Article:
Fraud Risks

Council must create a policy to review and go over the risk of fraud as part of its review of other risks.

This policy must state that the First Nation must report and document any activities that may lead to the risk of the following:

  • intentionally wrong reporting of money or property
  • intentionally wrong reporting of other items
  • to put resources, valuables, or money to a wrong use
  • intentionally wrong conduct by those in power
  • illegal acts

This policy must also states that the First Nation must create and document ways to watch for risks and keep them under control or manage them when they are seen including the risk of fraud coming from the following:

  • items or rewards that are given as part of completing a goal or task
  • being pushed or forced to complete a goal or task
  • poor design or use of activities to watch for risk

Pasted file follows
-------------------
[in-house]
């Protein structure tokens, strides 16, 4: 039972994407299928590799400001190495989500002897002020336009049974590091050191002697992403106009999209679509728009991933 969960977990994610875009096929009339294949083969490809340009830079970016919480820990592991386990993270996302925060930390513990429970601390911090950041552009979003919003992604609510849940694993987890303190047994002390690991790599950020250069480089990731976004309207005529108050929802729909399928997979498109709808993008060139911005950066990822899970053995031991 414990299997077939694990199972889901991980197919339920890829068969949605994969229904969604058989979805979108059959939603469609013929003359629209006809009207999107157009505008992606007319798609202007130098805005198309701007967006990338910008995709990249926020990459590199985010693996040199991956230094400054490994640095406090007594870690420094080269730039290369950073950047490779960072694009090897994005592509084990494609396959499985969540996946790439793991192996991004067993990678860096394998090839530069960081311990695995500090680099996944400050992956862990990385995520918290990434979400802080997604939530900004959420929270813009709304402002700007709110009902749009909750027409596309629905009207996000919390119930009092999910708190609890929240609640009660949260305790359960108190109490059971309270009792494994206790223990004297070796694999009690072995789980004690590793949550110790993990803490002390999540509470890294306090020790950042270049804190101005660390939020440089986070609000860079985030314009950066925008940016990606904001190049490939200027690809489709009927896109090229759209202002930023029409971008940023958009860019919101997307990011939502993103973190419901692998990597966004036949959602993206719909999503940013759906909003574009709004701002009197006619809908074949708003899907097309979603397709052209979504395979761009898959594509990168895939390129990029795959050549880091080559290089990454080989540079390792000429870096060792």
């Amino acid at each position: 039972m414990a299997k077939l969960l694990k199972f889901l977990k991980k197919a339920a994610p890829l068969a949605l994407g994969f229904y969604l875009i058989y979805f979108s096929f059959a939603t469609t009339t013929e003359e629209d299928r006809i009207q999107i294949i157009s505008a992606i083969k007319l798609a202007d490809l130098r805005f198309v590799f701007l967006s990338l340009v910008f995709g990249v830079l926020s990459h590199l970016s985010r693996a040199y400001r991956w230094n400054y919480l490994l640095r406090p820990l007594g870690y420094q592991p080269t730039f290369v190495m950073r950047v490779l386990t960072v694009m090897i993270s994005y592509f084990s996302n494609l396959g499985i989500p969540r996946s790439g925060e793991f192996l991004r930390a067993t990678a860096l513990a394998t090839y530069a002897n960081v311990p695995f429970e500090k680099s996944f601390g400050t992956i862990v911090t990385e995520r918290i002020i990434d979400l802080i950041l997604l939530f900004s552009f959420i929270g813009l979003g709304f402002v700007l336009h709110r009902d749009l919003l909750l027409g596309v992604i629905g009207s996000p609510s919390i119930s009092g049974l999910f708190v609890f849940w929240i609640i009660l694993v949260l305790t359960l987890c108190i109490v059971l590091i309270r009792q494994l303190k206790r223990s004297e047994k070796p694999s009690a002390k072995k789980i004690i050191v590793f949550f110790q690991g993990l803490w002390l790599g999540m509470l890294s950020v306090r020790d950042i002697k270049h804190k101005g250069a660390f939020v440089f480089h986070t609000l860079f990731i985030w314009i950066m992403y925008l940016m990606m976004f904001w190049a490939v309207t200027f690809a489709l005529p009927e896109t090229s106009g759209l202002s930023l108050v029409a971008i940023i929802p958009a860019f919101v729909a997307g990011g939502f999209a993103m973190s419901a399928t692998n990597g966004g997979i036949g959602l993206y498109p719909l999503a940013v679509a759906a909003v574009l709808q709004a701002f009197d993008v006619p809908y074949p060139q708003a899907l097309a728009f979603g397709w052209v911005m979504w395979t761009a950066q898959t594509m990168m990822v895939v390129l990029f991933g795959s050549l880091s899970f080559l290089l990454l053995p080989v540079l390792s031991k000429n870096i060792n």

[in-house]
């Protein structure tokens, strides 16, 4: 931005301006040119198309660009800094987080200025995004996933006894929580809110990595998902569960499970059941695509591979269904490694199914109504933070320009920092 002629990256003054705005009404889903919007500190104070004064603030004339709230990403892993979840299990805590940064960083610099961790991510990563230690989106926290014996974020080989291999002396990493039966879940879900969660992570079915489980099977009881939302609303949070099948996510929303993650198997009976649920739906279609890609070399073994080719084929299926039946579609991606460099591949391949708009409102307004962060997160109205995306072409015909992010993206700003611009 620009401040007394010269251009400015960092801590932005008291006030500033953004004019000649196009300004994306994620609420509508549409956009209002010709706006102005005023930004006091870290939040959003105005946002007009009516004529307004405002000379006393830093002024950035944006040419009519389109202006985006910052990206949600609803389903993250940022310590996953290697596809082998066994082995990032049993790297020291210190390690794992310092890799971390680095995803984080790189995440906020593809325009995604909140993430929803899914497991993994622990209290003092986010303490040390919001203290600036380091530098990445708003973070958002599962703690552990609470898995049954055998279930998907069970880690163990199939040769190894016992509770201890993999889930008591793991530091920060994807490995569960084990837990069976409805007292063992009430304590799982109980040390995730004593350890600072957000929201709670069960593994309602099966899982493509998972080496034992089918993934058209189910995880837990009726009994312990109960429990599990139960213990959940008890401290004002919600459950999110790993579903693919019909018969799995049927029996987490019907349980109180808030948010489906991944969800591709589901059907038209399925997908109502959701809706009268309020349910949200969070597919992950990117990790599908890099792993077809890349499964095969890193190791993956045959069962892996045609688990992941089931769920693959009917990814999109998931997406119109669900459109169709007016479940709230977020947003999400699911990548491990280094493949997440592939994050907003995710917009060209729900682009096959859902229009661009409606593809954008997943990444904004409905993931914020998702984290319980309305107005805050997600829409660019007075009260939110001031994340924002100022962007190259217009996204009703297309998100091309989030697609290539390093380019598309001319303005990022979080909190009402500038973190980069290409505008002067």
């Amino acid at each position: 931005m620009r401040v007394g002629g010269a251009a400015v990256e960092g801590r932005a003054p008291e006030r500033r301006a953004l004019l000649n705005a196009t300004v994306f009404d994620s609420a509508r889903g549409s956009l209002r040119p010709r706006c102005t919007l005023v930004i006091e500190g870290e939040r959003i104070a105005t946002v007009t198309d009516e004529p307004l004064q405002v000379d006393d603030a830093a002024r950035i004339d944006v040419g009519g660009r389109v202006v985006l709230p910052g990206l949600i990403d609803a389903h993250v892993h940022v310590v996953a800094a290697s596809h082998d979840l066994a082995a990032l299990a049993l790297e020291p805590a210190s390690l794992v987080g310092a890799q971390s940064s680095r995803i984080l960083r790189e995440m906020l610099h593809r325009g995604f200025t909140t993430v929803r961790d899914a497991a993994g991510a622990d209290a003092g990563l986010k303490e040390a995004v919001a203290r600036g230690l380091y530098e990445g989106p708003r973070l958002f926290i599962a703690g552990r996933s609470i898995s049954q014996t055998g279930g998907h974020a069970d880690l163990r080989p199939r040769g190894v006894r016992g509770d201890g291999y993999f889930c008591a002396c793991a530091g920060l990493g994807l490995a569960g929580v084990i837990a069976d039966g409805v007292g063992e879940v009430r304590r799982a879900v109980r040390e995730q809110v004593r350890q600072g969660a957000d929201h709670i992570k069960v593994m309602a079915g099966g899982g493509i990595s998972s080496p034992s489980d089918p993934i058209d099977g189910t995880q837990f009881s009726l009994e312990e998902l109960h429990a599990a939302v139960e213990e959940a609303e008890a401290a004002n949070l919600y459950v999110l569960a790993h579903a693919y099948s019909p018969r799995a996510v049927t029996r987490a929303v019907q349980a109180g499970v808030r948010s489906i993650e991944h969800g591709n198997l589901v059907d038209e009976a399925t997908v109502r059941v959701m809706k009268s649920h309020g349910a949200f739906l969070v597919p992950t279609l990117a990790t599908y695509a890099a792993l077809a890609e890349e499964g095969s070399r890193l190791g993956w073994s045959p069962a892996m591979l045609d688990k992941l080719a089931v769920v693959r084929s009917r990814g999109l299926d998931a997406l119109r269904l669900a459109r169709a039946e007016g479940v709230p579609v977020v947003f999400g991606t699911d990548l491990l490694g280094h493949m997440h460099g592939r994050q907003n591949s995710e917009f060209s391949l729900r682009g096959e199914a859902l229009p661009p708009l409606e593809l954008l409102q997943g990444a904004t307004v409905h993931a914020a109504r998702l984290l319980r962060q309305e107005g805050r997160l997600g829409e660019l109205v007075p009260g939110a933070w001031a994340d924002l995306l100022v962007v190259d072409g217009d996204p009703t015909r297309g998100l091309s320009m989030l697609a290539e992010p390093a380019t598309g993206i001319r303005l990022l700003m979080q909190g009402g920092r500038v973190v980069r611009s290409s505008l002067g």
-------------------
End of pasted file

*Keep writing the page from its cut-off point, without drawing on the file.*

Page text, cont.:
• using First Nation resources, valuables, or money without the proper permission and approval
  • poor administration that leads to things being overlooked
  • ignoring the rules and steps that have been set up by policies or standards
  • technology or systems that are unable to complete tasks or perform tasks badly
  • ignoring laws that could directly or indirectly cause errors with financial reporting
  • incorrect actions being claimed as good based on attitude and explanations
  • management displaying favoritism
  • the level and type of guesses and judgements used in financial reporting
  • the location of the First Nation within the geographic region
  • the type of technology being used and the way in which management can change information using that technology
  • any strange or complicated deals or agreements that need management’s input and control
  • how easy it is for management to change or ignore the rules and standards

Continue to learn more on Multi-year Financial Planning »